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Gene Review

FRE1  -  Fre1p

Saccharomyces cerevisiae S288c

Synonyms: Ferric-chelate reductase 1, Ferric/cupric reductase transmembrane component 1, L8167.2, YLR214W
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Disease relevance of FRE1


High impact information on FRE1

  • FRE1 and FRE2 encode plasma membrane ferric reductases, obligatory for ferric iron assimilation, and FET3 encodes a copper-dependent membrane-associated oxidase required for ferrous iron uptake [3].
  • These effects may be explained by the failure of iron to repress transcription of FRE1, FRE2 and FET3 [3].
  • First, MAC1 is involved in basal level transcription of FRE1, encoding a plasma membrane component associated with both Cu(II) and Fe(III) reduction [4].
  • Cells harboring the MAC1(up1) allele fail to attenuate FRE1 and CTR1 expression in a Cu-dependent manner [5].
  • An 85-base-pair segment of FRE1 5' noncoding sequence contains a RAP1 binding site and a repeated sequence, TTTTTGCTCAYC; this segment is sufficient to confer iron-repressible transcriptional activity on heterologous downstream promoter elements [6].

Biological context of FRE1

  • Similarly, a gain-of-function mutation, MAC1up1, which causes elevated and unregulated transcription from FRE1 and elevated Fe(III) reduction and 59Fe uptake exhibits a similar phenotype with respect to Cu(II) reduction and 64Cu uptake [7].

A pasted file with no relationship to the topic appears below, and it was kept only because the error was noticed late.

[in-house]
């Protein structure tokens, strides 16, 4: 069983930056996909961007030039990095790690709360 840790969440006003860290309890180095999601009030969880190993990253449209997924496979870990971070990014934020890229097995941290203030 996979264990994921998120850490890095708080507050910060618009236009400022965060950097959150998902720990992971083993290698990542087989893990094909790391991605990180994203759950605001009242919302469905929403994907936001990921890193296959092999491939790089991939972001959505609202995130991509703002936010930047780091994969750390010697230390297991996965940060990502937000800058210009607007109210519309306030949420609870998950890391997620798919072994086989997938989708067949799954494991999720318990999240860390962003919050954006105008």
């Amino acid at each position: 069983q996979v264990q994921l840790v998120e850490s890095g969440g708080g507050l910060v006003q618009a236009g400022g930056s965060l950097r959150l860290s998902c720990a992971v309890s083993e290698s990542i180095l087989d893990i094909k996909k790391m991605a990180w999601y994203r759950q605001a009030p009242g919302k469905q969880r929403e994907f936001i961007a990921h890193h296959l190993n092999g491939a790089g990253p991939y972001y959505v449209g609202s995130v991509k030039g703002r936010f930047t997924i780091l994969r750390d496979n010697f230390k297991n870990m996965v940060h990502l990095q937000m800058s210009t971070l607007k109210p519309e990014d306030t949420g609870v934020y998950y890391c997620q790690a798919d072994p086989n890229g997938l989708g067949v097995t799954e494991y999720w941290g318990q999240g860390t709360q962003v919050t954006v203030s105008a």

• We demonstrate that the CTR1, CTR3, and FRE1 genes involved in high affinity copper uptake share a common promoter element, TTTGCTC, which is necessary for both copper repression and copper-starvation activation of gene expression [8].
  • An identical sequence appears as a direct repeat in the FRE1 promoter [9].
  • Despite its sequence homology with S. cerevisiae FRE1, CFL1 mRNA was not induced by iron deprivation, and CFL1 did not complement the slow growth of a S. cerevisiae fre1 delta null mutant in the absence of iron, suggesting that CFL1 is functionally distinct from S. cerevisiae FRE1 [10].
  • The predicted FRE1 protein appears to be a membrane protein and shows homology to the beta-subunit of the human respiratory burst oxidase [11].

Anatomical context of FRE1

  • Fre1p is a metalloreductase in the yeast plasma membrane that is essential to uptake of environmental Cu2+ and Fe3+ [1].
  • Potentiometric titrations indicated that FRE1, like neutrophil NADPH oxidase, has an unusually low redox potential, in the region of -250 mV, and binds CO [12].
  • Vacuole deficiency led to constitutively high ferrireductase activity slightly induced by Cu limitation, and to high levels of FRE1 expression further inducible by Fe or Cu deprivation [13].